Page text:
Science

Computers tell us who to date and who to jail. But is this right?

Algorithms govern our lives more and more, but it’s critical that we engage with new technology to create the best future, says a new book. Monday, 5 November 2018

By Simon Worrall

The question of how much power algorithms have over our lives has a topical edge. Already there are lines of code that tell us what to watch, whom to date, and even whom to send to jail. In Hello World: Being Human in the Age of Algorithms British mathematician Hannah Fry takes us inside that world and asks: are we in danger of losing our humanity?

When National Geographic caught up with Fry in New York City during her book tour, the author explained why Gary Kasparov’s defeat by IBM’s Deep Blue was such a defining moment, how algorithms used in the justice system can have racial bias, and why the 2016 election should be a wake-up call for our democracy.

You begin the book with the victory of IBM’s Deep Blue over chess-master Gary Kasparov in 1997. Why was that such an important moment?

What happened with Gary Kasparov was a watershed moment in this history. He was at that point in time the greatest chess player the world had ever seen. I spoke to a lot of chess grand masters and they described him as a tornado; he’d walk into the room and everyone would be pinned to the sides because his aura was so intimidating. The man was a chess god.

IBM had built a machine that could play chess, something people had long wanted to do but had always thought was beyond the abilities of a computer. There were two sets of matches. The important one in 1997 when the computer beat Kasparov was this moment when everyone sat up and had to re-evaluate what they thought computers were capable of, as well as our unique capabilities as humans.

But the real reason why Kasparov was beaten by the machine wasn’t really that the machine was better at chess. Most people accept that at that time Kasparov was still better than the machine. It was because he allowed himself to be intimidated by the machine. He started second-guessing how much the machine knew and allowed that to psyche him out. That was what ultimately led to his downfall.

There’s a moral in that story that applies today just as much as it did back in 1997. With all of the new technology that is exploding at the moment, especially artificial intelligence and machine learning, there is this question about how much we’re trusting those machines and how much power we are giving over to them, and how much our human flaws around trust and power will come into play in the future.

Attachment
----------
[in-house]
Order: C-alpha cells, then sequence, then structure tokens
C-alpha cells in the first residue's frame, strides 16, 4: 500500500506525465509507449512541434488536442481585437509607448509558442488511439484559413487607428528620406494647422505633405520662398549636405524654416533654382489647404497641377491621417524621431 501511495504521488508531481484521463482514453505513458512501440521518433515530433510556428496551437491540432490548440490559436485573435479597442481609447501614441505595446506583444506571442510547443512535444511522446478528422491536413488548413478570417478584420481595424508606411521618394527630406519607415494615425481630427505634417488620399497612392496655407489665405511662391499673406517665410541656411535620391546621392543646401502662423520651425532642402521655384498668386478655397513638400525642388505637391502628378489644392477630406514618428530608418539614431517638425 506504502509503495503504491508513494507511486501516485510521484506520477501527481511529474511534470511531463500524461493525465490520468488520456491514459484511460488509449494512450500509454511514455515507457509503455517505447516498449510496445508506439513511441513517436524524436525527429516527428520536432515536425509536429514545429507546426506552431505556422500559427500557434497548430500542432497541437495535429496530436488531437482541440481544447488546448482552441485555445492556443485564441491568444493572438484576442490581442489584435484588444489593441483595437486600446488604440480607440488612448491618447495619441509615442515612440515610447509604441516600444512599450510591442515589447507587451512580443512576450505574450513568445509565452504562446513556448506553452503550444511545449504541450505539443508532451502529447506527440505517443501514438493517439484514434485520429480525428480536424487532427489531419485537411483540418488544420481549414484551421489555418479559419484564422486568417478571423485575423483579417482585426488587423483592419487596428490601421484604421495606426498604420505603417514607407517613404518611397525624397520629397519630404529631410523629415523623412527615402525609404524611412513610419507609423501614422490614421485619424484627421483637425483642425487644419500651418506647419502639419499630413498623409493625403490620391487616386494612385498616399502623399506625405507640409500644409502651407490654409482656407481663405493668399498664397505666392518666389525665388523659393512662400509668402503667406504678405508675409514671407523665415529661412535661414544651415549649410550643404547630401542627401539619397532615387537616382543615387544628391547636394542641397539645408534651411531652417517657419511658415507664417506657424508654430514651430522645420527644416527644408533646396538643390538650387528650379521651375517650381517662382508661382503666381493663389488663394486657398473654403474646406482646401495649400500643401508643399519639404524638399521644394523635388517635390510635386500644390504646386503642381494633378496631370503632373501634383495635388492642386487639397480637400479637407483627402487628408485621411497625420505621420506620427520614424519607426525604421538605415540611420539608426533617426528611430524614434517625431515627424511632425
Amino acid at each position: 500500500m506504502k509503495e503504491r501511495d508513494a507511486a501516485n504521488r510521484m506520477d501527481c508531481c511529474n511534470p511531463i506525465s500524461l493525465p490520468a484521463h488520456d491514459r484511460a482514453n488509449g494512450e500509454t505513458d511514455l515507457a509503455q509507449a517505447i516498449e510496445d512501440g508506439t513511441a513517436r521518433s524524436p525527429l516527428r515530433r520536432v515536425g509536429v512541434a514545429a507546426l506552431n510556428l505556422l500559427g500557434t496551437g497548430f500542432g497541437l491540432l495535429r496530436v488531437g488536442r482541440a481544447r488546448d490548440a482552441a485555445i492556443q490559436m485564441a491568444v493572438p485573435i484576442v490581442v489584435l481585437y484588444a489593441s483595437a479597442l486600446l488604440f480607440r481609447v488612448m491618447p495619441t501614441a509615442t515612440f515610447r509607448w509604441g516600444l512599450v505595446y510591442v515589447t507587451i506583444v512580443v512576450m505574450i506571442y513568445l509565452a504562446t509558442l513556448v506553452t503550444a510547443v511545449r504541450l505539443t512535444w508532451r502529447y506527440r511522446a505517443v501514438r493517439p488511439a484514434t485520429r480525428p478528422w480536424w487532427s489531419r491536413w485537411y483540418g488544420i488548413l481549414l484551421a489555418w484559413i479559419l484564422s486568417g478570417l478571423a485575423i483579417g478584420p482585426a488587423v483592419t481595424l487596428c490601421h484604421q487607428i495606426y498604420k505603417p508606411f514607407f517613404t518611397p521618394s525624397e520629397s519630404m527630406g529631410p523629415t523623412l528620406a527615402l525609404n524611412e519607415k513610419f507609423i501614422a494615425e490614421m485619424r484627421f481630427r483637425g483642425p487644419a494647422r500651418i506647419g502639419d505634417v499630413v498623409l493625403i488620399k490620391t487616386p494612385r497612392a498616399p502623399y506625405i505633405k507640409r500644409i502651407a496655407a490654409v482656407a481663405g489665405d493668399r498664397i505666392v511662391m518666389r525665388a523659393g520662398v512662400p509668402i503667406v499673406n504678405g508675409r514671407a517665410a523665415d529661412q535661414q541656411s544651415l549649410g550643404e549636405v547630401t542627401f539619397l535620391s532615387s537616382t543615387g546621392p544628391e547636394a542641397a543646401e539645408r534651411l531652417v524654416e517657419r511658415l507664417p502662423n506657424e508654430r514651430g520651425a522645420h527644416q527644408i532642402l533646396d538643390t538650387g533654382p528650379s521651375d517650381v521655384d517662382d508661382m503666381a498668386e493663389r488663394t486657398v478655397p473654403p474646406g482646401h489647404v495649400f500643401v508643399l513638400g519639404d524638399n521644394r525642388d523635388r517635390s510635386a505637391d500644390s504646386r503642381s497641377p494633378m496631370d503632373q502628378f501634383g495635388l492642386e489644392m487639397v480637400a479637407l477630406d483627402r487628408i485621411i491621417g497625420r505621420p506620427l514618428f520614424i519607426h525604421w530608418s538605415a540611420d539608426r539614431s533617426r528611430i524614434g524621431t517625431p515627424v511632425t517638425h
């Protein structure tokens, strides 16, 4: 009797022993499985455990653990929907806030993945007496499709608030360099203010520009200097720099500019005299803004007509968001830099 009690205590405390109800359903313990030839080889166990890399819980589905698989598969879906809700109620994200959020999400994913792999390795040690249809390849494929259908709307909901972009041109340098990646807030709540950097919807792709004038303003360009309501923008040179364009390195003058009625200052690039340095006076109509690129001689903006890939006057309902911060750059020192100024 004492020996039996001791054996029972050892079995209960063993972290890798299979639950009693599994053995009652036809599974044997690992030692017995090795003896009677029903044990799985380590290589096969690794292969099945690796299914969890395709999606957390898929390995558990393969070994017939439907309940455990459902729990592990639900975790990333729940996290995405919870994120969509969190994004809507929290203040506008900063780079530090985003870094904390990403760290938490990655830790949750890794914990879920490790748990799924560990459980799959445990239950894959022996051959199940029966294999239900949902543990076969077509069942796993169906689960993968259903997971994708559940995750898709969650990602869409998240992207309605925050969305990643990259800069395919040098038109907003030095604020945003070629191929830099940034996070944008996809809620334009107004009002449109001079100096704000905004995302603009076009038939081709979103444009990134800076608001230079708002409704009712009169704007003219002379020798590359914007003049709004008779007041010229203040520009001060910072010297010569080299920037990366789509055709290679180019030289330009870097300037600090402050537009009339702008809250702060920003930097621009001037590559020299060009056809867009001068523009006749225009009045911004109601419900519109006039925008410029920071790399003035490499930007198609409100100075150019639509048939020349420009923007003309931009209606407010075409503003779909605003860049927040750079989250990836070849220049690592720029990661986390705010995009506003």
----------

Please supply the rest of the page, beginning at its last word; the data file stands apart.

Two tech companies hit the news this year: Cambridge Analytica and Facebook. A new book by American academic Kathleen Hall Jamieson suggests that they, and the Russians, helped sway the election for Donald Trump. Do you agree?

For quite a while now companies have known that harvesting our data can be extremely profitable. If you understand who your customers are you can predict what they will do, and use that prediction to subtly manipulate their behaviour, usually to make us buy more stuff. Supermarkets have been doing this for a long time. But what Facebook has been able to do, because they have access to really personal information, is not just about what’s in our shopping baskets; it’s who we are and what we like, how we speak to each other. If you have access to that information, that’s an incredibly powerful thing.

What Cambridge Analytica was doing went one step further, by trying to work out our personality types and serve us up adverts as a way of manipulating our greatest hopes and fears. One example was a pro-gun lobby message targeting single mothers who were neurotic in nature. They would then serve them up adverts about someone breaking into their homes in the middle of the night and the need for protection.

As to whether any of that made a difference in the outcome of the election, it’s really hard to tell because so much of this stuff went on under the surface. But given how tight the election was, where in some states Trump won by a few thousand votes, I don’t think it’s beyond the realm of possibility. That is a worrying thing. We need to be concerned about how much power these algorithms now have, that they can potentially change the rules of democracy.

Driverless cars are in the news. One of the biggest challenges is creating cars that don’t just see their surroundings—but perceive them like we do and even make 'compassionate' decisions. Will that ever be possible?

Technically, yes. Whether that’s what we want to happen is another question altogether because you’re referencing something called the trolley problem. The idea is that a driverless car is heading down the road and a truck in front of it sheds its load, and this car has to make decisions. Swerve one way and drive into oncoming traffic and kill the driver in the car, or swerve the other way and save everyone in the car but take out some pedestrians.

When this moral dilemma was initially posed the point was to say that there are some questions where you can’t just apply straightforward logic to find one right answer. There are some questions that just don’t have a right answer. So, I’m not convinced that we’re ever going to find ourselves in a situation where driverless cars are in amongst all of the other vehicles, noise, and chaos you find on the road.

It will come as a surprise to some of our readers, as it did to me, that algorithms are used extensively in the justice system. Can biases be corrected with the help of machine learning?